The Sherpa ladies were reluctant to accept the money my uncle offered for their hospitality but accepted coyly as we insisted. After Gairi, the higher we climbed, the outback seemed further isolated and wilder.

“After Gairi, the trail will be isolated all the way, no habitation, nothing to eat. So, expect nothing,” my uncle said with a smile. Very young as I was, and had never traveled out of the Valley, every moment, since I started for my ancestral home, was a one of its kind. When we stopped for brief respites, I munched on the dry-roasted soybean and maize my grandma had wrapped in a piece of rag and stowed into my bag. It surely worked when I felt the pangs of hunger.
The more we climbed, the harder the trail got as dense shrubs seemed to come in the way. Some even stung as they had sharp spikes. Many a time, I could not help feeling that we were lost. As we climbed further, the pristine backwoods teemed with tall pines in thick rows, which seemed to reach for the skies. No mortals around. Total serenity, complete solitude! Sheer bliss!
In one of my later hikes more than two decades later, the same stretch of the jungle was, to my horror, strewn with logs, many freshly felled, and the old left to decay. It looked the unscrupulous loggers had gone on a rampage. Some of the stumps measured close to three feet in girth. Later, I learned that they were more than 100 years old. All I could do was shake my head helplessly.
As we slogged up a small clearing, it seemed the excruciating climb had finally ended. The spot was called the Ganesh Twapper. The trail descended into a small valley. “That,” announced my beaming cousin, “is Kuri, our stop-over for the night.” Darkness fell when we stopped at Kuri.
The meadows were bare of trees. In total darkness, we took shelter for the night in a cave called the teen-tallé-odar (literally a three-tiered cavern). As my uncle and others set about to prepare the evening meal, I lay down spent and starving.
We had to bear everything from home–rice, dal (pulse), vegetables, tea, and needless to say, the pots and pans for cooking. For cooking, we foraged for firewood. At night-time, we found dead logs to burn to fight off the cold. The village bloke had to go quite a distance to fetch them.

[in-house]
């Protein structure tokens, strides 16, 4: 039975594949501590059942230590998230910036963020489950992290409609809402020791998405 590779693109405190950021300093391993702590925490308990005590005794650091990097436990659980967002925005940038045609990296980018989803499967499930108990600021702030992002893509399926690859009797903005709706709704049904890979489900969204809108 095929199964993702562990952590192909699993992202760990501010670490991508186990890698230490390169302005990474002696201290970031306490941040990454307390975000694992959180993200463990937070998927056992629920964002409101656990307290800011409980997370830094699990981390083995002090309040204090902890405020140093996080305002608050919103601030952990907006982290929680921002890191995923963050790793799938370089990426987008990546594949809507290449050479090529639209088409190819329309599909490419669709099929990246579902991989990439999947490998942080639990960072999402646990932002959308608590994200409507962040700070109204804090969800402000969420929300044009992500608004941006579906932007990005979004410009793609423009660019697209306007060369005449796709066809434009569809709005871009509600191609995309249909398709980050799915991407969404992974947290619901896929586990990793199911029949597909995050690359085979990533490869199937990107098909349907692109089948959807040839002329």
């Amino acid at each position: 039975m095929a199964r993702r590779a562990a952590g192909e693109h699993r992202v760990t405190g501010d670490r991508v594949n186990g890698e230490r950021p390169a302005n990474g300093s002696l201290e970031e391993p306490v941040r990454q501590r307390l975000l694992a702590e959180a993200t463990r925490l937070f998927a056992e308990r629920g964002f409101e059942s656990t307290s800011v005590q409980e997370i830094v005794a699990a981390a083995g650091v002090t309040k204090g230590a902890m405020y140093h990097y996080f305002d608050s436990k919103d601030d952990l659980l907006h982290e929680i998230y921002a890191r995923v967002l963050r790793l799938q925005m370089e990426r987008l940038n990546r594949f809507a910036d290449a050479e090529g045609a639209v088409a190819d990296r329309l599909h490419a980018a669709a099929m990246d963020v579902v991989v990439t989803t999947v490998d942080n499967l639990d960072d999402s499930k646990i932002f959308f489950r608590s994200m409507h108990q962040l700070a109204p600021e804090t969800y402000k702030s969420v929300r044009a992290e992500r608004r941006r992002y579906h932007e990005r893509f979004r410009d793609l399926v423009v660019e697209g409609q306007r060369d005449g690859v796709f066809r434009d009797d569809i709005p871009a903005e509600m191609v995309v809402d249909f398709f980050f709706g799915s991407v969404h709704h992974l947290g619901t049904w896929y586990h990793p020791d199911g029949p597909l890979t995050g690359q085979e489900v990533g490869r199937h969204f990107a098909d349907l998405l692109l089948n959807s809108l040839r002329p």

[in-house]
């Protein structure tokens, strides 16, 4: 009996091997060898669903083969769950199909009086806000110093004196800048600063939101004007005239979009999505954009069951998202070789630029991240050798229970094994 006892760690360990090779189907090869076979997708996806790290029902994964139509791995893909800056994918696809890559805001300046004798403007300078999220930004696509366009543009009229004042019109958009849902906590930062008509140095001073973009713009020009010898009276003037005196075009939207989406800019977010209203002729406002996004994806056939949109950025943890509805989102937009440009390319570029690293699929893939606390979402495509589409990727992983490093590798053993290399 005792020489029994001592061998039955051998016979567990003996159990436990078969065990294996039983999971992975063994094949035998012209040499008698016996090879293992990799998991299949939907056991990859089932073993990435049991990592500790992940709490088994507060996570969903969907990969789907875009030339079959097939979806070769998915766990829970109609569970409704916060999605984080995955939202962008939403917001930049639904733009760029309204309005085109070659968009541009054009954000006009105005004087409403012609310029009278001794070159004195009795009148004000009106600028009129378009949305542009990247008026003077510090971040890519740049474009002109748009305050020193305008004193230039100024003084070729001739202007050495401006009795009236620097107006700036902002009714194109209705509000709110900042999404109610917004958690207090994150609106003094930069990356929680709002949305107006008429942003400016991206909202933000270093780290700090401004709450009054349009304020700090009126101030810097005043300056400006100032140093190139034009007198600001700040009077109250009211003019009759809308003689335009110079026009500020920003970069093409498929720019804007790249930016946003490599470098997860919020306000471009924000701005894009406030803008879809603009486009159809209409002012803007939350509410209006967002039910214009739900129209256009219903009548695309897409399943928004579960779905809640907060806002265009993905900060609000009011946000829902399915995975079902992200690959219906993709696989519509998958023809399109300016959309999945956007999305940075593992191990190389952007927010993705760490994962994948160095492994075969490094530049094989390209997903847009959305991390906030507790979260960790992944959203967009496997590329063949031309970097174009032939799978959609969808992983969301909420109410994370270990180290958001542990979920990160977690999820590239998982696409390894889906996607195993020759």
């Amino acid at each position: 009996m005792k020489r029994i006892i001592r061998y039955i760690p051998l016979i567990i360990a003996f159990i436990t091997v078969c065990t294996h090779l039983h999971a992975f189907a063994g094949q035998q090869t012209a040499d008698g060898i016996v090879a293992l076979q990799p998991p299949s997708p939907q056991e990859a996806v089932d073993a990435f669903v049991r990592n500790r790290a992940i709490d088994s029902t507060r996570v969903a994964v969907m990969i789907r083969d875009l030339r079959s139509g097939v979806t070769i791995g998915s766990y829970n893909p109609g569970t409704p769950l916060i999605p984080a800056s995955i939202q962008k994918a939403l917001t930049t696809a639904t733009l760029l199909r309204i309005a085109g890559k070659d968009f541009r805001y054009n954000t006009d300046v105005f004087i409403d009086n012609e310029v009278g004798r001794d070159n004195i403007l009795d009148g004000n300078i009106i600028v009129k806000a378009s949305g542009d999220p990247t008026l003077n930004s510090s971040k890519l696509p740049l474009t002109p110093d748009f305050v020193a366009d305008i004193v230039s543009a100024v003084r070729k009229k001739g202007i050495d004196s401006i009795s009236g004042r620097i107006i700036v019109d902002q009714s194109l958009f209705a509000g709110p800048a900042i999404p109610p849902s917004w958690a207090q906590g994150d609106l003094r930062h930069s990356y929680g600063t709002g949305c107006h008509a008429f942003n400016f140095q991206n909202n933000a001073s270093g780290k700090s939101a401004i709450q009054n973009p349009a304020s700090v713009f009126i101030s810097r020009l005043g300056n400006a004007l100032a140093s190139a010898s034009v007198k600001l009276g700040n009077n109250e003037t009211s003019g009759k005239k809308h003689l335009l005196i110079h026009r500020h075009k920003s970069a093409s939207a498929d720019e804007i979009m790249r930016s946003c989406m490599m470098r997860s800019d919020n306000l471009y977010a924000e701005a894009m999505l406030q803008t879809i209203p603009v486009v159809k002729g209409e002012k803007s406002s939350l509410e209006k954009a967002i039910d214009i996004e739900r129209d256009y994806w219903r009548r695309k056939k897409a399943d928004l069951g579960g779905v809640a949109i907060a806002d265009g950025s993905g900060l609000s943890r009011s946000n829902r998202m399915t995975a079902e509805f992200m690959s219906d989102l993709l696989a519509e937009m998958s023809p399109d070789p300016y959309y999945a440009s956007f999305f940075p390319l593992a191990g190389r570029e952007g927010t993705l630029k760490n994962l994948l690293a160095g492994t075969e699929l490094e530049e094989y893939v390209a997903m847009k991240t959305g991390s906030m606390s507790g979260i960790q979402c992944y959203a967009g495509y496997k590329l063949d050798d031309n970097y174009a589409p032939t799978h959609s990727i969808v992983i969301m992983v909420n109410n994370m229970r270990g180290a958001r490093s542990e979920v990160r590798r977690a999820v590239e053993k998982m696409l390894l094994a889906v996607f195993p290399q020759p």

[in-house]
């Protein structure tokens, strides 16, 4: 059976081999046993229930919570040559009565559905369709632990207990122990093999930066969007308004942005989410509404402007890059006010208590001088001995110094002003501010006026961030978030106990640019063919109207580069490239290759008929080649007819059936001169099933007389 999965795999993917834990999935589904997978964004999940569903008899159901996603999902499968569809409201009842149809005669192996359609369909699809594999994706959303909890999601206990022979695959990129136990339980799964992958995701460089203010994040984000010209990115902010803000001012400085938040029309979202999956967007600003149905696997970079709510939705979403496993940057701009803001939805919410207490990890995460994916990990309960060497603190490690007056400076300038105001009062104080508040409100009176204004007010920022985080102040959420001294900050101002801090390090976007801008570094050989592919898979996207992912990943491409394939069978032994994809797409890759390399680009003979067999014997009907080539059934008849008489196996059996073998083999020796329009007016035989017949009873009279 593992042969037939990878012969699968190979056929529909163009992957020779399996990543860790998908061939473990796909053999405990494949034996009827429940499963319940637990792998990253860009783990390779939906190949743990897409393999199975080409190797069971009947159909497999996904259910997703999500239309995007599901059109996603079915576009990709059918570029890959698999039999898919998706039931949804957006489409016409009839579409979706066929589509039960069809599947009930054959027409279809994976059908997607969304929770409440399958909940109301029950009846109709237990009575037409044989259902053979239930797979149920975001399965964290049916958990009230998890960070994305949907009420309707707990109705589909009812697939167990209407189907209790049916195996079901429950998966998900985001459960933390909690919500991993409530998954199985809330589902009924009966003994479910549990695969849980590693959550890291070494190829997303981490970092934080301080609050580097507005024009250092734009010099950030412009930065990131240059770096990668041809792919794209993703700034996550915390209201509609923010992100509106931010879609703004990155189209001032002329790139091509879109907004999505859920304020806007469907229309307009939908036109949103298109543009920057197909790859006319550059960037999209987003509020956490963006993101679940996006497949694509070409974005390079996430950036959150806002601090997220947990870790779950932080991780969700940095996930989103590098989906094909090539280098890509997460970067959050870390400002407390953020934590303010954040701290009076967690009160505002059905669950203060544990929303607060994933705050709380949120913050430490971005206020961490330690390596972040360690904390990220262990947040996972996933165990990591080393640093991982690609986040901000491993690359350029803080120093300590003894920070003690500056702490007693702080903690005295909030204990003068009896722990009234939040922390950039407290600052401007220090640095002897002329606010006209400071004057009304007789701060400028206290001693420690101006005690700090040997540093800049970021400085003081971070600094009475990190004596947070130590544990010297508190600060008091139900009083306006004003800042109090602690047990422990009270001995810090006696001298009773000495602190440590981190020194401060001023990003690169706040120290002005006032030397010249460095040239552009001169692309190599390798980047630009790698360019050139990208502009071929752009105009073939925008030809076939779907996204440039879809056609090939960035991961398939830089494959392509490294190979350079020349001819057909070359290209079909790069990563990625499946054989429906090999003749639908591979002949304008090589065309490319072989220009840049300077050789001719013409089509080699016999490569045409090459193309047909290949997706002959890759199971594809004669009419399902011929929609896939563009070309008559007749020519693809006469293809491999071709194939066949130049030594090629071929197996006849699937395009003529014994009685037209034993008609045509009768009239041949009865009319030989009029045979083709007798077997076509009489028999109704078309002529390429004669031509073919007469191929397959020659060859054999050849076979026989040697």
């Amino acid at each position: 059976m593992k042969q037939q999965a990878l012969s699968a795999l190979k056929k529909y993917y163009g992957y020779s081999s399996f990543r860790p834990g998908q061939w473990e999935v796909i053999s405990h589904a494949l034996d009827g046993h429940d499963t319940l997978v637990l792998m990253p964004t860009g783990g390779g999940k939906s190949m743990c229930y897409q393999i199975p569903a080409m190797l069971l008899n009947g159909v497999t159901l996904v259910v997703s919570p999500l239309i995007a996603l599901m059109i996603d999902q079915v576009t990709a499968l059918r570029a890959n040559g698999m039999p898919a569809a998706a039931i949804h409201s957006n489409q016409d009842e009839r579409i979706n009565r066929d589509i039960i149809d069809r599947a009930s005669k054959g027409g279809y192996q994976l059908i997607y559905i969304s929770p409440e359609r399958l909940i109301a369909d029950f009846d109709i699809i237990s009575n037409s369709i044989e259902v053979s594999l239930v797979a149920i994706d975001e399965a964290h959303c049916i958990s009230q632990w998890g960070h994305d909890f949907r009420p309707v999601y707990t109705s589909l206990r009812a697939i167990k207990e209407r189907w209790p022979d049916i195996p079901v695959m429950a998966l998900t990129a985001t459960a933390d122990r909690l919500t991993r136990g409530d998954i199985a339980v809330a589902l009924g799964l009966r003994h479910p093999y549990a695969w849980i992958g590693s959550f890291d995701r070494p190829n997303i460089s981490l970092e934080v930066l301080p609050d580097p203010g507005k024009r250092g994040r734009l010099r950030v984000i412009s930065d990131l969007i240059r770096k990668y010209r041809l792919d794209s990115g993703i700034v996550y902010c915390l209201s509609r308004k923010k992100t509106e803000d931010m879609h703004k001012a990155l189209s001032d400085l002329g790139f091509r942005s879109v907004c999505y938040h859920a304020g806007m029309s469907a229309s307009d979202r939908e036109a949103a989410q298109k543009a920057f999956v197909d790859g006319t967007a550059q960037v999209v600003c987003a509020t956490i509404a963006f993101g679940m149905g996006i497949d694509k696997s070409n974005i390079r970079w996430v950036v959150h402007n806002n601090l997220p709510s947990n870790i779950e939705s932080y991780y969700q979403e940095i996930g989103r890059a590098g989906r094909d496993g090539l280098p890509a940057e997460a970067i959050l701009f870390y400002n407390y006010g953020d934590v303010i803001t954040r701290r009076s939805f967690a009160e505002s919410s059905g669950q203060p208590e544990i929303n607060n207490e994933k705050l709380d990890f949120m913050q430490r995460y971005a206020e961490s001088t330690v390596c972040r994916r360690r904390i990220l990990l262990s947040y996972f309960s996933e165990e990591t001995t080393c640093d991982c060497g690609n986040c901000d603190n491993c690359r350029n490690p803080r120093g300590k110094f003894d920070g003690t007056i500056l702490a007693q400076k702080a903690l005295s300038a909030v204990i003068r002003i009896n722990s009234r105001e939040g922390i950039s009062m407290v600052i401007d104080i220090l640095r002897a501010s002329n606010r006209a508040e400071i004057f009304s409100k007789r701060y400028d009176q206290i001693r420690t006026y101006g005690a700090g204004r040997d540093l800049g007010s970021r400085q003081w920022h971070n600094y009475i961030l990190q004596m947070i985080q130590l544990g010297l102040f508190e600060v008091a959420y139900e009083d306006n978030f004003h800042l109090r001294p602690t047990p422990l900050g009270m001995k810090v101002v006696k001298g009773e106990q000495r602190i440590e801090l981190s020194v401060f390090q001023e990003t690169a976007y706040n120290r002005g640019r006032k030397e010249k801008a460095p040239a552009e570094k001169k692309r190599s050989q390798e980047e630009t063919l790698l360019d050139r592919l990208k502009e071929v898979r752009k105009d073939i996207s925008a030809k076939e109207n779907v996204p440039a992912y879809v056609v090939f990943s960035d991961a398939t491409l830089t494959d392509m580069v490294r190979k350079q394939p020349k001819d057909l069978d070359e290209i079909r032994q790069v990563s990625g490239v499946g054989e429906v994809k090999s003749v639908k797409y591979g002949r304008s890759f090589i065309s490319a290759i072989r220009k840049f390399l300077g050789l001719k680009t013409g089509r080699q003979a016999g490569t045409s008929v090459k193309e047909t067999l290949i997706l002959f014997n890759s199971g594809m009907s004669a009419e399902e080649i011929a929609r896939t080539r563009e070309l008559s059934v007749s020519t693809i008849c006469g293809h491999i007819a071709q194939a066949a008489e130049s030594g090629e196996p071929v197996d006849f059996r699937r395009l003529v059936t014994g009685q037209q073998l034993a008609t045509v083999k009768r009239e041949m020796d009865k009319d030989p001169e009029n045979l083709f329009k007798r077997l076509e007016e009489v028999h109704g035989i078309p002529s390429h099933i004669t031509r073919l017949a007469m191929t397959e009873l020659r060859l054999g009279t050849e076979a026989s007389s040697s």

Even in early November, the temperature seemed to drop down to below zero at Kuri. For four months, the trail remained closed due to heavy snowfall. “The Sherpas from Gairi, Chothang, and Kuri relocate their dwellings and Yak goths (sheds) to lower climes before the onset of snow each winter,” my uncle explained. He had walked that trail to Kalinchok several times.

End of Memoir I.
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Ravi M Singh is 68. After college, he got into business, all sorts—from chicken feed, furniture, catering to real estate. It worked for some time, but eventually, he gave it up all.

“Looking back, it seems I’ve always been an outdoorsman, lost in his own little adventures. My, interests?  It used to be hunting; it stopped during the Maoist insurgency. Then came fishing followed by mountain biking. So, my passions are writing, mountain biking and fishing.”

“I had the ambition to ride my bicycle to Lo Manthang, Upper Mustang. I dreamt about it. Finally, I did it in November 2018. I have not set any goal for the oncoming years. Who knows, the Thorong Pass, Manang, could be my next? I leave that to my Karma.”